- The company must be set up either under the provisions of the Companies Act, 2013 or the Companies Act, 1956.
- The main objects of the Memorandum of Association (MOA) must be to manage collective investment schemes.
- The net worth of the applicant must be 5 crores or more. At the time of filing the application, the net worth of the applicant can be 3 crores. However, within 3 years from the date of registering the application, the net worth should be 5 crores.
- The applicant has to satisfy the requirements as per the fit and proper person test.
- Infrastructural Facilities should be present with the applicant. This would mean, the applicant should have a leased premises or an own premises to carry out the activities under the CIS.
- Directors and other key management individuals of the company must have integrity.
- Directors and other key management individuals should not be convicted or charged with any offences involving moral turpitude or criminal convictions under any form of securities law.
- 50% of the directors should be independent. They must be related to the controllers of the Collective Investment Management Company.
- The applicant for registering under collective investment schemes must not be rejected in the past.
- One of the directors of the collective investment management company must be a representative of the trust. Such director should not be retired.
- The company (Collective Investment Management Company) must not be or act as a representative of any other form of scheme.
- Any applicant who already has an existing collective investment scheme should comply with the provisions of Chapter IX.
Procedure for Registering as a Collective Investment Management Company (Collective Investment Schemes)
If an applicant wants to handle collective investment schemes, then they must first set up a collective investment management company. As per section 3 of the Securities and Exchange Board of India (Collective Investment Schemes) Regulations, 1999, an applicant cannot manage a CIS without having an effective certificate of registration.
An applicant must first make an application in ‘Form A’ to secure the certificate and grant of registration to act as a CIS company. Any applicant wanting to start a scheme, which would be deemed as a CIS should also make an application in ‘Form A’. This would be in accordance with the requirements of section 11AA of the act.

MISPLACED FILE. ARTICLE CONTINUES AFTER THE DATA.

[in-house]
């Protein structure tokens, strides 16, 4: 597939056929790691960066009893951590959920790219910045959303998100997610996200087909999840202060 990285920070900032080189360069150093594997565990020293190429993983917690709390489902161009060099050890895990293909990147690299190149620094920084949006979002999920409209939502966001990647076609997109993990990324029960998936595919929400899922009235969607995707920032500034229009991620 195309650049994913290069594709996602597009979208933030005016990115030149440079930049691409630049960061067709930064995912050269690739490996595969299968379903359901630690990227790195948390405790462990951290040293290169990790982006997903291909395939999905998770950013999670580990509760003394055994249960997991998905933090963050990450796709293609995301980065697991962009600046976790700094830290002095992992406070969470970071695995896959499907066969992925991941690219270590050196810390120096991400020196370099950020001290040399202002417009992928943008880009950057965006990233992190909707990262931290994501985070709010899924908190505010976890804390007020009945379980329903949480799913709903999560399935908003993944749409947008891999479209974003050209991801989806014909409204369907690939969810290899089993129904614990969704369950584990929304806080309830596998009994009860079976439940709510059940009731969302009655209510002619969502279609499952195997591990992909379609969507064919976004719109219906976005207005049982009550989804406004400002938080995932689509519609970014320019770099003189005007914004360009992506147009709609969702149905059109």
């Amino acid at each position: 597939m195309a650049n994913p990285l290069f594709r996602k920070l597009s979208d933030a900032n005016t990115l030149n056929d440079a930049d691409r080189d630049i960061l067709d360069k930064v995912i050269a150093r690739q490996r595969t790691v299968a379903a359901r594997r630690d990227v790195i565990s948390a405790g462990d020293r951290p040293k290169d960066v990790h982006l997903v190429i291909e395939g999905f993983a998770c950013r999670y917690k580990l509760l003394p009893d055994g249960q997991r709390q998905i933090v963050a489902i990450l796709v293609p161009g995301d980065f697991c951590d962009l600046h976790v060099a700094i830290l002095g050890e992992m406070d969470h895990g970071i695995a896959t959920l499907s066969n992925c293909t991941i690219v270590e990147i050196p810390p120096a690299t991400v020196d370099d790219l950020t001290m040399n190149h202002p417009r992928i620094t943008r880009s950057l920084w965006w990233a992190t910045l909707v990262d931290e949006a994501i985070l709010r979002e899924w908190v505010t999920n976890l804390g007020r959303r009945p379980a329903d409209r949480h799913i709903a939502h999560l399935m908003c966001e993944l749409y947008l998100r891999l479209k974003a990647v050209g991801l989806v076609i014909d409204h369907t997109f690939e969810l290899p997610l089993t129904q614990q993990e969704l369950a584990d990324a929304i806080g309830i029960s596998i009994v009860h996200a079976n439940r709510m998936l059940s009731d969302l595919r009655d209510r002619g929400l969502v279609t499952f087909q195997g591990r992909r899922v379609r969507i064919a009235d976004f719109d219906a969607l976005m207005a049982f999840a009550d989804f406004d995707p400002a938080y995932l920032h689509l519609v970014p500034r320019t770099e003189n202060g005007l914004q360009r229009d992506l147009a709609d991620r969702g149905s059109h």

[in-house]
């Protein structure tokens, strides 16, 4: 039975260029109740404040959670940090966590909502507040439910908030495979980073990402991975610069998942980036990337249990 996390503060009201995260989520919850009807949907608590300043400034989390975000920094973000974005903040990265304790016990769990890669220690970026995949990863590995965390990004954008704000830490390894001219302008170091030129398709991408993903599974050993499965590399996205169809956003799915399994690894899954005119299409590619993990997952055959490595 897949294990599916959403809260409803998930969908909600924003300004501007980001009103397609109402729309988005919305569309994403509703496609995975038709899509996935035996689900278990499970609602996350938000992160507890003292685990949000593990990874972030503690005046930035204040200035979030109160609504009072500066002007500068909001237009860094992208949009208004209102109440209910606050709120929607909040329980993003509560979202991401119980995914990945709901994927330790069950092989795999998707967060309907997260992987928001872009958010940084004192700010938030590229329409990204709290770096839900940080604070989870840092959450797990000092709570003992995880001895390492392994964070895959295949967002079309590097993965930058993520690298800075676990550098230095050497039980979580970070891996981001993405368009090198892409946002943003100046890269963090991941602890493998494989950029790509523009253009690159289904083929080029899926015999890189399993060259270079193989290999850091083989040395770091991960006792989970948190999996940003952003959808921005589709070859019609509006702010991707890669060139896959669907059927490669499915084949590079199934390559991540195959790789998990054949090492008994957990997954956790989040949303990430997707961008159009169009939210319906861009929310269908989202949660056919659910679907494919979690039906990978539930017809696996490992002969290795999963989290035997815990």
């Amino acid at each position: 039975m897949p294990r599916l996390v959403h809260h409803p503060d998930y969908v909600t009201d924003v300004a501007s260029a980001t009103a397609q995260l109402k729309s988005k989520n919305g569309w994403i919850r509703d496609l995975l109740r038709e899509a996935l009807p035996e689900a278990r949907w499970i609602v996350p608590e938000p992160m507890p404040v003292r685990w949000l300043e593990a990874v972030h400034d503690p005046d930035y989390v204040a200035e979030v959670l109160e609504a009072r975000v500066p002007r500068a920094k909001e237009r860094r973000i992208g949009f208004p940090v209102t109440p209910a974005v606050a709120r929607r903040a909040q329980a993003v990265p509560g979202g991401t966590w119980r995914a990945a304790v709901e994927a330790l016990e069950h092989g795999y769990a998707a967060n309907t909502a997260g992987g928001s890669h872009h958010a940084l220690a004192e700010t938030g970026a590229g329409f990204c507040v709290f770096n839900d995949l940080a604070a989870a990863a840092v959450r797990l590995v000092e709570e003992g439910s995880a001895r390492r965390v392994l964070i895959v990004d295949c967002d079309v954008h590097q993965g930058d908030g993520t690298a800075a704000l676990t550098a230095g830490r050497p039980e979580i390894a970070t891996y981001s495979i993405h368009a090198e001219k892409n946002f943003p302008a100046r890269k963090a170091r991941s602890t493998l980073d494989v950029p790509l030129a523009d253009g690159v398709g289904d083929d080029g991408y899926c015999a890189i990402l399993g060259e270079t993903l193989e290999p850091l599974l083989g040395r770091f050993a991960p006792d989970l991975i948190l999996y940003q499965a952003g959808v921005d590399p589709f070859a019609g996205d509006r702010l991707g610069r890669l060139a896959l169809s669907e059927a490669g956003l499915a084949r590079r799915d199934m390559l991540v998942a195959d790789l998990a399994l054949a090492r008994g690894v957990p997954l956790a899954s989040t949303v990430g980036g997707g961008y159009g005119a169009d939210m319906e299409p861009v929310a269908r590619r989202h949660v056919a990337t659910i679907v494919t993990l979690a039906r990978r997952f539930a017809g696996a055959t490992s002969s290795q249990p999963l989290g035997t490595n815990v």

As per section 6 of the act, the applicant must also pay the fees for registering as a collective investment management company. The fees to be paid by the application is a non-refundable amount of Rs. 25,000/-. Provisional registration fee has to be paid is Rs. 5 Lakh. An application for grant of Collective Investment Management Company is Rs. 10 Lakh. Apart from this, the filing fees for the offer document is Rs. 25,000/-.
- Mode of Payment of the Fee
The fee must be paid as a Bank Draft in favour of ‘The Securities and Exchange Board of India’ Mumbai or any of the regional offices where the application is submitted.
The application for registering under Collective Investment Schemes must confirm with the requirements of the board. If there are any forms of discrepancies with the application, then the application would be rejected.
If the application is rejected, then the applicant has to provide reasonable cause as to why the application should be accepted. This must be carried out within a period of 30 days from the date of rejection of the application. The board may ask the applicant to provide other documents.
If the application confirms with the requirement, then the board would ask the applicant to pay the registration fee for the certificate. Once the registration fee is remitted to the board, they would provide a certificate in ‘Form B’.
- Terms and Conditions
There are several terms and conditions which have to be followed by the company. This would be placed by the board for the applicant to follow.
Restriction on Activities of the CIS Company under Collective Investment Schemes
- This form of company cannot take part in any other activity other than managing the scheme.
- This company must not act as a trustee for any other collective investment scheme.
- This company cannot launch any form of scheme for active investing. However, the company can carry out any form of investment in its own scheme.
The following documents are required for a collective investment scheme company:
- Information related to the directors of the company
- Certificate of Incorporation of the Company
- KYC details of the directors
- Form A- To be duly filled by the applicant
- Information on Net Worth- Annual Financial Statements
- Information on the property- whether leased or own
- Memorandum of Association (Objects)
- Articles of Association of the Company.